Democrats urge supporters to action at McIntyre-Shaheen Dinner

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Cecile Richards. Photo/Ali Beaton

MANCHESTER, N.H. – Conventional national political wisdom sees Democrats facing a difficult election season this fall, but assembled New Hampshire Democrats appeared enthusiastic on Friday night as they convened at DoubleTree by Hilton Manchester Downtown for the New Hampshire Democratic Party’s Annual McIntyre-Shaheen 100 Club Dinner.

Throughout the evening, speakers attempted to galvanize Democratic activists and elected officials in attendance with fears of what Republicans may do to New Hampshire and the country at large if they defeat Democrats on Election Day.

Jeanne Shaheen on June 17, 2022. Photo/Ali Beaton

Reproductive rights were a recurring theme, as former Planned Parenthood President Cecile Richards said that the “police state” that has arisen in Texas regarding abortion could become a national reality if Roe v. Wade is overturned by the U.S. Supreme Court and Republicans achieve a majority in the U.S. Senate.

Richards also attacked New Hampshire Governor Chris Sununu on reproductive rights, referring to him as “multi-choice” in regard to instances where he has said he is a pro-choice governor while passing what she referred to as anti-abortion legislation.

Cinde Warmington and New Hampshire Democratic Party Chairman Ray Buckley. Photo/Ali Beaton

Executive Councilor Cinde Warmington and presumptive Democratic gubernatorial nominee Tom Sherman also criticized Sununu on abortion rights and his lack of pressure on Republican Executive Councilors to accept federal funding for women’s health initiatives due to their potential links to abortion access.

U.S. Senator Maggie Hassan, who seeks re-election this fall, also focused on the issue of reproductive rights, redirecting that focus instead to Republican candidates seeking the nomination to face her in the general election.

Hassan claimed that all of the candidates would be a rubber stamp for U.S. Senate Republican Leader Mitch McConnell in opposing abortion rights, with N.H. Senate President and U.S. Senate Candidate Chuck Morse leading the way with efforts opposing abortion rights in Concord.

“Let me be very clear, you cannot claim to represent New Hampshire while you try to take away the freedoms of half of our population,” said Hassan.

Maggie Hassan. Photo/Ali Beaton

Throughout the evening, other speakers repeated claims that Republicans worked for special interests or ideologically extreme factions while Democrats worked for working families and values supported by the majority of Americans.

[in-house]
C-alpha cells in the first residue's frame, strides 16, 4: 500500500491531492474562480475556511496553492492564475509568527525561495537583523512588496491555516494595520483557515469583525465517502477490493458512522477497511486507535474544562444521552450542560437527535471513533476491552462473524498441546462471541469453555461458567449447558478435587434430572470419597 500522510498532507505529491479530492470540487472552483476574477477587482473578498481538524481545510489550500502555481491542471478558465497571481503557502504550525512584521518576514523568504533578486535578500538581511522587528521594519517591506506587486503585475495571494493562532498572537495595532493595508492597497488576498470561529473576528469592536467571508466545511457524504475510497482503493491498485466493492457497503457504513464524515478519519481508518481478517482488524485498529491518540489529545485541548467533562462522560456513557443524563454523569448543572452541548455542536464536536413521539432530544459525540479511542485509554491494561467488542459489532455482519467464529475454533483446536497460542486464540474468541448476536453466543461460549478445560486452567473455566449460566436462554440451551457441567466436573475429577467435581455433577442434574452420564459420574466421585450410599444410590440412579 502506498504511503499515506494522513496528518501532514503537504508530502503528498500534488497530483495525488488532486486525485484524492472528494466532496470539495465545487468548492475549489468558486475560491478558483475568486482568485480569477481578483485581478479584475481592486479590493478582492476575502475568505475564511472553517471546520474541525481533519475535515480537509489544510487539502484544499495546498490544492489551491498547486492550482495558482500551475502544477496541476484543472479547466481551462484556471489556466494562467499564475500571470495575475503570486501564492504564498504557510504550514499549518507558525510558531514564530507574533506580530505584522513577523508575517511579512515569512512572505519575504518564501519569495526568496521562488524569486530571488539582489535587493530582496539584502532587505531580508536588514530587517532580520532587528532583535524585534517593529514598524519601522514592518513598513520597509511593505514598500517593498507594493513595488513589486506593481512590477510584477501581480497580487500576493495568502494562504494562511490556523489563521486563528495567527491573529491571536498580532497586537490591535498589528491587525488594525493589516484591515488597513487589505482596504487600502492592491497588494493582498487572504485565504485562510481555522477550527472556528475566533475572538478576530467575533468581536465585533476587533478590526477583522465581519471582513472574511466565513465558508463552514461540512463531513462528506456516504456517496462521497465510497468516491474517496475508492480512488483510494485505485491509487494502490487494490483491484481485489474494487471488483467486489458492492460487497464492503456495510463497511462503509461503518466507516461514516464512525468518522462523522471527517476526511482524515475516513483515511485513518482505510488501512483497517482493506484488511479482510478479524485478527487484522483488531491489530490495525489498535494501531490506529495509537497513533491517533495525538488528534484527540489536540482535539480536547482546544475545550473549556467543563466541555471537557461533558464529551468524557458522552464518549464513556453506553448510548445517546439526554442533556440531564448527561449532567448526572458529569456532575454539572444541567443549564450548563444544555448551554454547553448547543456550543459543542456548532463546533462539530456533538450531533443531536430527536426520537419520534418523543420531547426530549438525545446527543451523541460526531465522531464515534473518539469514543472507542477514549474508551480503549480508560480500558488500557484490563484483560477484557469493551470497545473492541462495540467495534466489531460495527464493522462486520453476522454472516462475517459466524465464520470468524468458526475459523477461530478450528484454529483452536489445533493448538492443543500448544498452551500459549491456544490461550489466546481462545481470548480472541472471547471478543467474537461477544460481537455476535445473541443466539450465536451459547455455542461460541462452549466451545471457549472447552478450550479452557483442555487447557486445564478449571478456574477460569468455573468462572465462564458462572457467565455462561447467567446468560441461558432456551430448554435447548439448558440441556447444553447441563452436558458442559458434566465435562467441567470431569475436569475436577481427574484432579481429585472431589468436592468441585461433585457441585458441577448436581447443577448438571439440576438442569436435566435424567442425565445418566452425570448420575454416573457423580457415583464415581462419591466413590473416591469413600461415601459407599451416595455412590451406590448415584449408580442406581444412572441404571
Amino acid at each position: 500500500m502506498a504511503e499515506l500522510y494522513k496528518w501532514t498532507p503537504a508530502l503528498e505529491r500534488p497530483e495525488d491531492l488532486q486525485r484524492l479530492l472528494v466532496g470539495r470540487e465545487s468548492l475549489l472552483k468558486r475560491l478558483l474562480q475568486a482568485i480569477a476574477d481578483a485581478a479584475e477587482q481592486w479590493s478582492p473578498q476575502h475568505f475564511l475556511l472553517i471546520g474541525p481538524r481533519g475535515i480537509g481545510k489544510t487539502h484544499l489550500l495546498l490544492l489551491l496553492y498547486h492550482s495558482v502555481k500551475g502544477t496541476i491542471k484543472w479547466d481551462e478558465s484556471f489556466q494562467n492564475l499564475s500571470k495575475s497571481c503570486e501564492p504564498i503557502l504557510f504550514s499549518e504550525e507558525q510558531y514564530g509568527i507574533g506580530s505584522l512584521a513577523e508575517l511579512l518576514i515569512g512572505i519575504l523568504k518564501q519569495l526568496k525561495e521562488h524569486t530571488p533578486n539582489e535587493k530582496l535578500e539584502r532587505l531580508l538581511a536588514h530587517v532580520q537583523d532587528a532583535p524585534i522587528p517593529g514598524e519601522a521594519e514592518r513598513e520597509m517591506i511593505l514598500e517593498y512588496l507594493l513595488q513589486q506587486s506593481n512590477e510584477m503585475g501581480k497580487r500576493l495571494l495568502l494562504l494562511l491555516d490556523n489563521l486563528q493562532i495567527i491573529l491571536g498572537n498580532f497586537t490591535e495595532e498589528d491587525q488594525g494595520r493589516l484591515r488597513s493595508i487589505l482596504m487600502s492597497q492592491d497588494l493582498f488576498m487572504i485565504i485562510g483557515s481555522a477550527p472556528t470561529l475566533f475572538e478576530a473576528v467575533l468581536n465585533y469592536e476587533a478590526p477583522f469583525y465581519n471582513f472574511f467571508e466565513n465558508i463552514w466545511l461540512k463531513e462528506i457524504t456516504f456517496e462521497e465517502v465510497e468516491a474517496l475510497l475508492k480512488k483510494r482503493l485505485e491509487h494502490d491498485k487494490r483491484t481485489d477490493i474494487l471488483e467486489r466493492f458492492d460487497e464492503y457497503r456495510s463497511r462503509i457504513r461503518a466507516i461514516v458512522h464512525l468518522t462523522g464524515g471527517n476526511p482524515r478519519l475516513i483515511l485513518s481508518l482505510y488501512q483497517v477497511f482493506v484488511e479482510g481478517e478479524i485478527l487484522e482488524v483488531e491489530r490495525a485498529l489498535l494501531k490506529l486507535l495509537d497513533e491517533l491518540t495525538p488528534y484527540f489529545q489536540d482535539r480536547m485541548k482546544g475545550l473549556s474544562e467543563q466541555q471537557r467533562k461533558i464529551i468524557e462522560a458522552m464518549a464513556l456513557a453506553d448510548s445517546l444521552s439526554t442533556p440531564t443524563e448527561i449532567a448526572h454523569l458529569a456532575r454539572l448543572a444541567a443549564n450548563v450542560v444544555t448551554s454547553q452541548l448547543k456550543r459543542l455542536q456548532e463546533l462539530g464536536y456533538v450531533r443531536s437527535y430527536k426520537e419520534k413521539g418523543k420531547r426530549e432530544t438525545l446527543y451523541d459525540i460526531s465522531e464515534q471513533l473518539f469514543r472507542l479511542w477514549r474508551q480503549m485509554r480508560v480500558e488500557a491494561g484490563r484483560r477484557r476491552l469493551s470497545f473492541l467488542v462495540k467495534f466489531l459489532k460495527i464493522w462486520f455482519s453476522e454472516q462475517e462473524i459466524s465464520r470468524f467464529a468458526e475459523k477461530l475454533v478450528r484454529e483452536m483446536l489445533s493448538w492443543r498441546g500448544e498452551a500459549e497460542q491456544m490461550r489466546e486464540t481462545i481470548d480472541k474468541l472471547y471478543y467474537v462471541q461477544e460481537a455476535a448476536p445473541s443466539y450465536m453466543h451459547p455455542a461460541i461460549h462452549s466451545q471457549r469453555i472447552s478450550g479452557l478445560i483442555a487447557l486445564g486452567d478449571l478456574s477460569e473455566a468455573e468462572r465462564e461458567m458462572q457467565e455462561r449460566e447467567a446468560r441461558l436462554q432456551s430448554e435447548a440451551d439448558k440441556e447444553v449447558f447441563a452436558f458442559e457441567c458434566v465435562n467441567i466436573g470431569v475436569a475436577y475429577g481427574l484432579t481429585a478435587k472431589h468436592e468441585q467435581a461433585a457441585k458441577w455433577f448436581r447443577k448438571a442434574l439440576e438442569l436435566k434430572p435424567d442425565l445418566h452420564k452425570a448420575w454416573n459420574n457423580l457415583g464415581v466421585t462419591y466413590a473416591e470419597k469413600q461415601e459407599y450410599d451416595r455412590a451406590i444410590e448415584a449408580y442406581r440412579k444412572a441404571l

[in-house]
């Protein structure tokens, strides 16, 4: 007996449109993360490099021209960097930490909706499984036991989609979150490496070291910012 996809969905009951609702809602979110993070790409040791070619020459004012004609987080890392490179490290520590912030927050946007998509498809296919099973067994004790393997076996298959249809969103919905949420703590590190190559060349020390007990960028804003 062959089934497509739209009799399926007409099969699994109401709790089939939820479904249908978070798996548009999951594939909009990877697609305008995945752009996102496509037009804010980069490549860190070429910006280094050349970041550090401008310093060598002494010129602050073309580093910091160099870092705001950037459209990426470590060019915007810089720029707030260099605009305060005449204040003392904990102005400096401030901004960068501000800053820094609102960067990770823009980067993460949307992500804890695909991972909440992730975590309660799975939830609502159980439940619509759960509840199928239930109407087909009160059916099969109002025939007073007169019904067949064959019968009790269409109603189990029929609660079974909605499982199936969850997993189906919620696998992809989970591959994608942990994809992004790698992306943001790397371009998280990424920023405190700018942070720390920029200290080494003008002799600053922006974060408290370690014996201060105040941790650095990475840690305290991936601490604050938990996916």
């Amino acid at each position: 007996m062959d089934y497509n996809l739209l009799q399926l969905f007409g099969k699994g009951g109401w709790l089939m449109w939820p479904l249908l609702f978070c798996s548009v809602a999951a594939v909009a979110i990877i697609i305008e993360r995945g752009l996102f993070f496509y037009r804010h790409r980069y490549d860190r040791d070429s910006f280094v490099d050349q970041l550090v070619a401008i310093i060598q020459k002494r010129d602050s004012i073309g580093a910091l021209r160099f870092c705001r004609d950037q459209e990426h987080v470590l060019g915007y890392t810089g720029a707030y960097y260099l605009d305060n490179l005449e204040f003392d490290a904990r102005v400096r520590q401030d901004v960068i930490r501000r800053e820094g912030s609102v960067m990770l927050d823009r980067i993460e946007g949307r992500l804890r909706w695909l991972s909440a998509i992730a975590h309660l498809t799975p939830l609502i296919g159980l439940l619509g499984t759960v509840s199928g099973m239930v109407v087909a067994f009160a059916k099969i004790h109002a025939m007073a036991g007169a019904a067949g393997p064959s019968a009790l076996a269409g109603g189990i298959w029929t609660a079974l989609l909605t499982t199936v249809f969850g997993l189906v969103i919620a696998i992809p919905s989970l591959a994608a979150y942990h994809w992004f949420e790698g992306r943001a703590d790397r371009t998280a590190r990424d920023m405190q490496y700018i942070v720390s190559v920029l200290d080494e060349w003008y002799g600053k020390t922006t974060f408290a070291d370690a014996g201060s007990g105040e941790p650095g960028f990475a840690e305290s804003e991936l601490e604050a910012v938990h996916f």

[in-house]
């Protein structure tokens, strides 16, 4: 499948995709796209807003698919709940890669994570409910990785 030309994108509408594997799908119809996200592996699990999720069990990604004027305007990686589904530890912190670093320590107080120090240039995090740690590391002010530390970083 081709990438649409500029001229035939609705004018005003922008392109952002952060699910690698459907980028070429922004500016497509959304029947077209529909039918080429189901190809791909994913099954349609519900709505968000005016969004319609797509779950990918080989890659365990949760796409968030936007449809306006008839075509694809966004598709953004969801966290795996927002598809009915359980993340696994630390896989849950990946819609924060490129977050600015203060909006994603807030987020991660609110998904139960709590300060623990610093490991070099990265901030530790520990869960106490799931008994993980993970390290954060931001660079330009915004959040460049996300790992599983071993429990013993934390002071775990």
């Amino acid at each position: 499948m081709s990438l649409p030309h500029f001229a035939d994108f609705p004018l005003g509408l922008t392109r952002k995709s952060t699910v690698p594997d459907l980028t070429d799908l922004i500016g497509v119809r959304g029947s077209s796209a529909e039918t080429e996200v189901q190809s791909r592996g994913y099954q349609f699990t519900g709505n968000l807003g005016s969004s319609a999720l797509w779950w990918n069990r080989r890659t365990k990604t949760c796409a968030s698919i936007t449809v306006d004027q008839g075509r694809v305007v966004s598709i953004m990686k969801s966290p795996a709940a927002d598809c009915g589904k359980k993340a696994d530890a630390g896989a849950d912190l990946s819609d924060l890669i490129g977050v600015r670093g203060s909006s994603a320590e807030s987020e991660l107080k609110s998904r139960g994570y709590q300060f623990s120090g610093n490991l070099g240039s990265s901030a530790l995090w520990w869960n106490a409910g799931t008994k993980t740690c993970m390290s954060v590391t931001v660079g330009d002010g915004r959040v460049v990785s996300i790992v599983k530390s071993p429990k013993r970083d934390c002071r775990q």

New Hampshire First Congressional District Representative Chris Pappas in particular espoused this view, touting efforts regarding infrastructure, veterans’ services and attempts to attack oil companies for alleged price gouging while stating that his potential Republican opponents have no solutions to energy or medical prices and instead of focused on currying favor with former U.S. President Donald Trump.

While much of the evening centered around the dichotomy between Democrats and Republicans on the issues, Pappas also urged those in attendance to ignore prognostications and reach out to potential voters.

Pappas told the audience that Republicans at the national level have already paid for $10 million in attack ads against him this fall.

Chris Pappas. Photo/Ali Beaton

That point was also repeated throughout the evening.

“You will hear many pundits tell you that Democrats will fare poorly in November. Don’t you believe it,” said Wormington. “This is no time for despair, no time for gnashing of teeth, no time for anguish. Bill Shaheen once summed it up perfectly, ‘Don’t worry, work.’”

New Hampshire Senate Democratic Leader Donna Soucy. Photo/Ali Beaton


About this Author


Andrew Sylvia

Assistant EditorManchester Ink Link

Born and raised in the Granite State, Andrew Sylvia has written approximately 10,000 pieces over his career for outlets across Massachusetts, New Hampshire and Vermont. On top of that, he's a licensed notary and licensed to sell property, casualty and life insurance, he's been a USSF trained youth soccer and futsal referee for the past six years and he can name over 60 national flags in under 60 seconds according to that flag game app he has on his phone, which makes sense because he also has a bachelor's degree in geography (like Michael Jordan). He can also type over 100 words a minute on a good day.